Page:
Duke Energy Corp. said yesterday that its third-quarter profit plunged 71 percent because of weakness in the U.S. economy, forcing it to cut 1,500 regular positions and 400 contract workers.
Richard Priory, chairman and chief executive officer, said the move will save Duke about $100 million a year.
The company, based in Charlotte, N.C., said net income in the third quarter was $230 million, or 27 cents a share, down from $796 million, or $1.01 a share, in the third quarter last year.
Excluding charges, earnings per share were 52 cents, which fell short of Wall Street's expectations.
The consensus forecast of analysts surveyed by Thomson First Call projected 57 cents a share for the quarter.
Revenue fell to $4.21 billion, down from $4.78 billion a year earlier.
Duke also said its earnings statement has been subpoenaed by the Commodity Futures Trading Commission, an independent federal agency that regulates commodity futures and option markets, and by a federal grand jury investigating its energy-trading activities.
The company said it was cooperating with all of the governmental agencies.
In August, Duke acknowledged that it had identified 89 "round-trip," or wash, trades. In such a trade, an equal amount of electricity is bought and sold at the same price. Such trades inflate revenue and trading volume.
Duke forecast that its earnings per share this year would be at the low end of its previously stated estimate of $1.95 to $2.05, which the company lowered last month.
Duke Energy shares fell $1.06 to $19.08 in trading on the New York Stock Exchange.
Bristol-Myers Squibb Co.
The maker of Excedrin and other drugs plans to restate more than $2 billion in revenue dating back to 2000 after the pharmaceutical company improperly lifted sales by offering discounts to wholesalers.
The world's fifth-biggest drug maker said yesterday that reduced demand from overstocked wholesalers helped push third-quarter profit down 75 percent. Net income before expected adjustments dipped to $314 million, or 16 cents a share, from $1.25 billion, or 63 cents, a year earlier. Sales fell 12 percent to $4.2 billion.
U.S. regulators have been probing Bristol-Myers' accounting for sales incentives that left bloated inventories. With the restatement out of the way, Bristol-Myers Chairman Peter Dolan can focus on developing new products to help reverse a stock slump that's made the company a takeover target, investors said.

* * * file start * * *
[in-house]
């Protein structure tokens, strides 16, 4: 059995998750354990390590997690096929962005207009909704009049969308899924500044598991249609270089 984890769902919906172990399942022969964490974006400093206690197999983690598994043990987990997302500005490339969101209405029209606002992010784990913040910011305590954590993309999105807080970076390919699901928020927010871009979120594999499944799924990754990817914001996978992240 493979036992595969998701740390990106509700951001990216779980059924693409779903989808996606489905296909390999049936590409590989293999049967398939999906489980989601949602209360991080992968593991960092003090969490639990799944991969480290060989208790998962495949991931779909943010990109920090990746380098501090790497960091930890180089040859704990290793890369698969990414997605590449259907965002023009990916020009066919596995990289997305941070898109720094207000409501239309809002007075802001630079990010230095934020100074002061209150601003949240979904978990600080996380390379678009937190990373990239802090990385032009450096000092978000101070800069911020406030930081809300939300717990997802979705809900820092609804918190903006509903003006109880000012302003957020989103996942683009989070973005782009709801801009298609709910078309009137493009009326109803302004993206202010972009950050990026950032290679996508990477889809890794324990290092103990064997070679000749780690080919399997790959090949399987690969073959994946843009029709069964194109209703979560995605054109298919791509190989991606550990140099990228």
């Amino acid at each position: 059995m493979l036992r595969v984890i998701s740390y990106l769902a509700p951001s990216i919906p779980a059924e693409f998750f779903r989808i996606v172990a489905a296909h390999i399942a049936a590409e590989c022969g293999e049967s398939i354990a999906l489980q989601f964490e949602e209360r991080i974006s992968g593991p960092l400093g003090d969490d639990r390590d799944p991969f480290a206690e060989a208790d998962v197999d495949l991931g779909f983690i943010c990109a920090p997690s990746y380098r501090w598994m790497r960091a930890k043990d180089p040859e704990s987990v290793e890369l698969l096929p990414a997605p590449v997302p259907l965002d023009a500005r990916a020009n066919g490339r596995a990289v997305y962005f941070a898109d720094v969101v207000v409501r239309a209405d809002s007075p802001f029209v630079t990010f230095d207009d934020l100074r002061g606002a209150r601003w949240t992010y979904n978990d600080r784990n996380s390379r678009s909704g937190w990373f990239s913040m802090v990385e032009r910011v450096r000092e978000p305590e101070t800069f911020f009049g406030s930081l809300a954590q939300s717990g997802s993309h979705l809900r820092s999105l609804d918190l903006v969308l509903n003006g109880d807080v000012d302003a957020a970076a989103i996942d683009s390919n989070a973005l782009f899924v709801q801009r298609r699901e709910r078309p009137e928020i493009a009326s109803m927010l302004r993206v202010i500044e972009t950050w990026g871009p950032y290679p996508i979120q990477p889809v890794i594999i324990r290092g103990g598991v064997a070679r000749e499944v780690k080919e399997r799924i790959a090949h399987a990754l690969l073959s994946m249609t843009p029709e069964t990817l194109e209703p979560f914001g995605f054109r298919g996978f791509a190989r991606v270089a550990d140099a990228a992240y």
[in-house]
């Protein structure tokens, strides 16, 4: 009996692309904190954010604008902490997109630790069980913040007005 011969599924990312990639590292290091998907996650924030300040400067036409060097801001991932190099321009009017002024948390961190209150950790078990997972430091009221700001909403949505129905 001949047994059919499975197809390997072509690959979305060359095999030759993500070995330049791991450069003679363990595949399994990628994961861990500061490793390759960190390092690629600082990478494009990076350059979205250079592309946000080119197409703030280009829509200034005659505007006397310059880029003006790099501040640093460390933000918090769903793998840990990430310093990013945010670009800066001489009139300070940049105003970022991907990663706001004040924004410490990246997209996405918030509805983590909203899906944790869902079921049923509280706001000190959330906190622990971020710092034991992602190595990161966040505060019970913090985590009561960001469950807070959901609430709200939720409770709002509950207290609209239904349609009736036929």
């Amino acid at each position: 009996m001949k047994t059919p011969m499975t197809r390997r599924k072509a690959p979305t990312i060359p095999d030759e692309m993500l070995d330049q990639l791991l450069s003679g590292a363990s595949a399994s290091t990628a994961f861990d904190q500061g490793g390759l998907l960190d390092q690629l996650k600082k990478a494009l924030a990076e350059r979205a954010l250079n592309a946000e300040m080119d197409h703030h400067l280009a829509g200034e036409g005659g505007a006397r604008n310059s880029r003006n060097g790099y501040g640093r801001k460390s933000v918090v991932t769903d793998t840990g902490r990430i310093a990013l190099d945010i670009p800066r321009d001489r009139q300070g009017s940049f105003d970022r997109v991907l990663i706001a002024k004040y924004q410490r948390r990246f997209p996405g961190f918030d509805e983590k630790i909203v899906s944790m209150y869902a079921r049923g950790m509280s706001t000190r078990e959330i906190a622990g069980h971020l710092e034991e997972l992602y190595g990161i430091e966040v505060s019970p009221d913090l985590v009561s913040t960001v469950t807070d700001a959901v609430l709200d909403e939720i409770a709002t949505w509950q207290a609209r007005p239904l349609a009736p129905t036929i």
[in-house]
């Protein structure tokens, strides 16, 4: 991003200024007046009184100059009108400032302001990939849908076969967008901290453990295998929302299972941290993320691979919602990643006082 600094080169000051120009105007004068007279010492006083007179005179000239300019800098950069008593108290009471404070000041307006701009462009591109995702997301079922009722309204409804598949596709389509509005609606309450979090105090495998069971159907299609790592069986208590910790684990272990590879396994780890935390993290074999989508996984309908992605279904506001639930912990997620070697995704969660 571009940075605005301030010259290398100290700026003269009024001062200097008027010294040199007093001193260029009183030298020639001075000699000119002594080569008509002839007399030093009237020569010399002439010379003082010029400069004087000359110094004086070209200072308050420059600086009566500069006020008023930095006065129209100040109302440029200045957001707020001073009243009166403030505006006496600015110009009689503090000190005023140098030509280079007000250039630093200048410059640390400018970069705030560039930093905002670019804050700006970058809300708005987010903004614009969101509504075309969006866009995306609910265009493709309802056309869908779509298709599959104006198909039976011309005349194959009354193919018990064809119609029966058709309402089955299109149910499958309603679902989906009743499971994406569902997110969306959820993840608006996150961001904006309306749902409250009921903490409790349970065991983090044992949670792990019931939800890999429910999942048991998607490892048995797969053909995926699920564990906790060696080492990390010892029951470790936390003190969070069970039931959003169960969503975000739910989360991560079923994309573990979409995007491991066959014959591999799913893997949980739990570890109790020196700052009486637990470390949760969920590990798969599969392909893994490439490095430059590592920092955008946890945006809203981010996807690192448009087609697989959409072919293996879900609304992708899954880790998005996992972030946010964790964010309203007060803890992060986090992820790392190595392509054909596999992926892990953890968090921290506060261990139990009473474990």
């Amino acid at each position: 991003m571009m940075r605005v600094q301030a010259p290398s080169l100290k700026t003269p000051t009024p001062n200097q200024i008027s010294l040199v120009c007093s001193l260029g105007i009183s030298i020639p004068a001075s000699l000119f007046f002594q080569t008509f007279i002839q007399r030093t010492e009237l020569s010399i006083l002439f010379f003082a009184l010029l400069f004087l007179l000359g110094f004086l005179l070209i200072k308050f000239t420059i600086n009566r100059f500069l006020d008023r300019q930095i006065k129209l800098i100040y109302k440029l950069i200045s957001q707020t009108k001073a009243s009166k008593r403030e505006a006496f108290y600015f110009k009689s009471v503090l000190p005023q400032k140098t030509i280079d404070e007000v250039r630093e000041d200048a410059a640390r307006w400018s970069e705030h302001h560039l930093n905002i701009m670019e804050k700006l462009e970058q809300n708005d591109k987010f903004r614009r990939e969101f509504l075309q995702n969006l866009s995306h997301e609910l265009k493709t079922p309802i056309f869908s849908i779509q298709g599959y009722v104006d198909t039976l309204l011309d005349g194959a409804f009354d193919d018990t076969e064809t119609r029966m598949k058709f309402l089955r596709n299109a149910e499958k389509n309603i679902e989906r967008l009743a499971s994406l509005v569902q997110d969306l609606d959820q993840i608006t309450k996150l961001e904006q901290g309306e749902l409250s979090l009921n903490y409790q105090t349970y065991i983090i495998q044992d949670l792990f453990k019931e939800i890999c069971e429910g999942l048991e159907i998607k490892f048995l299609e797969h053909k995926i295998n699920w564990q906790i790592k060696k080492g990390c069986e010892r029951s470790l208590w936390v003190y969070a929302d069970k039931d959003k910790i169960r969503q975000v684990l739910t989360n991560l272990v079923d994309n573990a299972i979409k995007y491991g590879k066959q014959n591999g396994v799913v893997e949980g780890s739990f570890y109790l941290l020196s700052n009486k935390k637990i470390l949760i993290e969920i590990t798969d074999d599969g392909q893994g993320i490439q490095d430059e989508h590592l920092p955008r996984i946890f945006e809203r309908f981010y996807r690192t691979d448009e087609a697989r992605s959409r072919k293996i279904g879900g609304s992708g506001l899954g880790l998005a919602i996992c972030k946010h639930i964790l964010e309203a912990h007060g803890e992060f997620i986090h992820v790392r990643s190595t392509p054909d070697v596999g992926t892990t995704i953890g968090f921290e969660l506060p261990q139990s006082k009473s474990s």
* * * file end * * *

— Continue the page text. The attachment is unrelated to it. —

Sales and earnings will probably be adjusted higher for this year and lower for 2000 and last year, Dolan said in a conference call with investors. The company said this year that a restatement was possible, though "unlikely."
Bristol-Myers shares rose 38 cents to close at $24.17 in New York Stock Exchange composite trading. The stock has lost more than half its value this year.
The drug maker relied on sales incentives to help sustain growth until new heart and cancer medications were ready to sell this year, analysts said. The strategy failed when those experimental drugs encountered setbacks. In April, Bristol-Myers cut 2002 profit forecasts.
Eastman Kodak Co.
The world's largest photography company is cutting 1,300 to 1,700 jobs - up to 2.3 percent of its global payroll - as it struggles to rebound from a two-year slump in film sales it blamed largely on a downturn in the U.S. economy.
The cuts were announced as the world's largest photography company posted sharply higher third-quarter earnings of $334 million, or $1.15 a share, up from $96 million, or 33 cents a share, a year ago.
Sales edged up 1 percent to $3.35 billion from $3.31 billion.
Excluding one-time items, earnings were $304 million, or $1.04 a share.
Dow Chemical Co.
The No. 2 U.S. chemical maker's earnings more than doubled in the third quarter, but the company said it was hindered by higher fuel costs and said it would cut spending to combat the uncertain economy.
The company, based in Midland, Mich., reported net income of $128 million, or 14 cents a share. That compared with $57 million, or 6 cents a share, in the third quarter last year. Excluding one-time expenses, net income was $148 million, or 16 cents a share.
Sales in the third quarter rose 5 percent to $7 billion.
Wendy's International Inc.
The No. 3 hamburger chain's third-quarter earnings rose 16 percent to $60.9 million, or 52 cents a share, for the quarter that ended Sept. 30 on sales of $722.1 million.
That compared with a profit of $52.4 million, or 44 cents a share, on sales of $610.4 million in the third quarter last year.
Wendy's said it was investing $12 million in Pasta Pomodoro, a fast-casual chain with 24 restaurants, mainly in the San Francisco area. Pomodoro chief executive Andriano Paganini said the company plans to have 75 to 100 stores by 2005.
The owner of CBS, MTV, Paramount movie studio and Blockbuster had net earnings of $640 million, or 36 cents a share, in the three months that ended Sept. 30.